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  • Dean Williamson

How can I use values to change an organisation?

"Living" values can change an organisation. Many organisations have a written vision and values, but in our experience few truly live their values down to their cleaner's bootlaces.

We see two main challenges in organisations living values:

  1. Values are an abstraction: For amber and orange organisations who lean on process and procedure to guide staff behaviours, it's very clear when they apply, and how: "I'm receiving a gift from a contractor, therefore I must use the gifts and donations policy/procedure, and do x, y, z." However, with values, it is an abstracted process to apply a value to a situation. In the example above, if one of your values is "trust", there are several intersecting ethical points where trust impacts on a decision to take a gift - trust between the organisation and staff member, trust between supplier and the organisation, trust between the two individuals involved. Negotiating these ethical challenges is how using values produces better/more nuanced outcomes, but the abstracted application of flexible principles is challenging.

  2. Values have to be used by everyone (especially leaders), otherwise they are broken: If you want people to change and do something more challenging than "following the rules", they have to see it replicated. How motivated do you think an employee will be to exercise "acceptance" when they have just seen someone's opinion completely not-accepted by a manager in a team meeting?

Green wall in old office
Sometimes values are real, sometimes they're not. It can be hard to tell which......

In our experience, "using" values seems to fall into two broad change categories - initiatives and daily practice:

  1. A values-initiatives approach generally means running projects or change initiatives which are landmark, lead or demonstration in nature - they are the vanguard of values change. An example of this approach is Woolworths attempting to embrace "sustainability" as a value, and therefore choosing to participate in Fraser's Living Building Challenge at Burwood Brickworks in Melbourne, or run a more sustainable children's promotional campaign.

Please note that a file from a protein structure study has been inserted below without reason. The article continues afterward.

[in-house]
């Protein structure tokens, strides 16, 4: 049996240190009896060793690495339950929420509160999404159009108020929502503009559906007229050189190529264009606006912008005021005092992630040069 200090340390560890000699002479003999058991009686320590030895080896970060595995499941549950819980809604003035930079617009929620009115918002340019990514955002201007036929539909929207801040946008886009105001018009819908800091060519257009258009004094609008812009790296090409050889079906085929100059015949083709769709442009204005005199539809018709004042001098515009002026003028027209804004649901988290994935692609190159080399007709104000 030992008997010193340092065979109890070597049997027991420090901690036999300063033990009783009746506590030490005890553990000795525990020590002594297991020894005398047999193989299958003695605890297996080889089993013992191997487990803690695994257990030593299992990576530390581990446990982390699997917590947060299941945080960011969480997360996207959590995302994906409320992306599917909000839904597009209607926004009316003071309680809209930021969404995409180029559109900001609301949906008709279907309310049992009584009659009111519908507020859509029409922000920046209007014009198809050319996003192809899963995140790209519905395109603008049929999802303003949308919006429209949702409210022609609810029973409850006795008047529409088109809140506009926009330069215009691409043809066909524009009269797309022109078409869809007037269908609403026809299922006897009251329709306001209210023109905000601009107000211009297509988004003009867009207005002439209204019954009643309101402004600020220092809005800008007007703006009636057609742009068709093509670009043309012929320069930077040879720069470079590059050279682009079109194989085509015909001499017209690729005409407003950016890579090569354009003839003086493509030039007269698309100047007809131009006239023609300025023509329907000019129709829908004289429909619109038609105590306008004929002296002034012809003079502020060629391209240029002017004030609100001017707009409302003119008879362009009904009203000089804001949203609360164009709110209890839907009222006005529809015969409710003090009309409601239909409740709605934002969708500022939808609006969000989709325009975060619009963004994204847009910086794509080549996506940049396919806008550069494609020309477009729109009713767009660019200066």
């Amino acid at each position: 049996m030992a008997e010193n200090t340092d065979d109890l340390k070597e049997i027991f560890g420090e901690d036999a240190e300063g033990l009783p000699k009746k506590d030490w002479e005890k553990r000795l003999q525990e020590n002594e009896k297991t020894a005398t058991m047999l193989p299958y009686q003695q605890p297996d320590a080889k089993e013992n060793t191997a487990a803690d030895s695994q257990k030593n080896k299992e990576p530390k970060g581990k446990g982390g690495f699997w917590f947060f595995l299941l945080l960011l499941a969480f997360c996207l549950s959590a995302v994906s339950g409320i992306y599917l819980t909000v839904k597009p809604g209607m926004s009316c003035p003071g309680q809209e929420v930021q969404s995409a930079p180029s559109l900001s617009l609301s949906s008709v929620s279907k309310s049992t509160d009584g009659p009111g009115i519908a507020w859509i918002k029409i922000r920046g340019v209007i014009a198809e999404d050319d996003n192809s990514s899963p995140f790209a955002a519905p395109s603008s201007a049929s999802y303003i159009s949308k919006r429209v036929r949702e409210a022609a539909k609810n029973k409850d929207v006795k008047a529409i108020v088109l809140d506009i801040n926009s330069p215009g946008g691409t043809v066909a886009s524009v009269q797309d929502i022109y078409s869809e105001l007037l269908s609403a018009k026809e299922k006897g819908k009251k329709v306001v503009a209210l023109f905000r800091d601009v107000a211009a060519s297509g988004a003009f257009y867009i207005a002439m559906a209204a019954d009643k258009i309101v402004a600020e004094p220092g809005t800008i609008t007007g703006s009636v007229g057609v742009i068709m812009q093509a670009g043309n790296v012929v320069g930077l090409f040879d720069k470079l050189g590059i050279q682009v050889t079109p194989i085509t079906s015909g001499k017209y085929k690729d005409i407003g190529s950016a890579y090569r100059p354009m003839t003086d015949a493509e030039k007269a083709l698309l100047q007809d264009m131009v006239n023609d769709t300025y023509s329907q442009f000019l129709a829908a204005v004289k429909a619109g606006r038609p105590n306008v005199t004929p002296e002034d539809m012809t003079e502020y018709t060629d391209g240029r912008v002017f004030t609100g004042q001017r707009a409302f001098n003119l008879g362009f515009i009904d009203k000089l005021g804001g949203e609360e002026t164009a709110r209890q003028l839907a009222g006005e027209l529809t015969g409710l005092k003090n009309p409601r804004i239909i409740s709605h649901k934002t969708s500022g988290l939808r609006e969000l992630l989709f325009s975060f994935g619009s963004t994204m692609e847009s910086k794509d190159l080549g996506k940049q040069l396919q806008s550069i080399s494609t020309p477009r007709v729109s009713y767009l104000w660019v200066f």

2. A values-daily practice approach goes wider and deeper as change, and uses values to guide everyday decision-making. This often requires significant time and attitudinal investment, and embeds new practices across the organisation. Staff of all levels are asked to embrace greater ambiguity, and apply abstract values to every-day instances to produce incrementally better outcomes. For example, a manager might have to apply "fairness" to a complex instance of staff conflict. This means moving from "this is our procedure" (every time) to "what does fairness look like in this instance"? (Which is context-dependent, and will likely change from instance-to-instance).

Arguably, the largest challenge is moving from values-initiatives to values-daily practice. The scope and depth of change required is so much bigger. It's tied up in leadership commitment and skills, as well as the organisational systems wrapped around managers, teams etc.

Whichever approach you want to take, embedding values is challenging. We suggest that beginning to use values starts with some visioning, gathering ideas, building consensus and prototyping both projects and behaviours. We also suggest that applying some well-targeted metrics to track progress is important for staying the change course.

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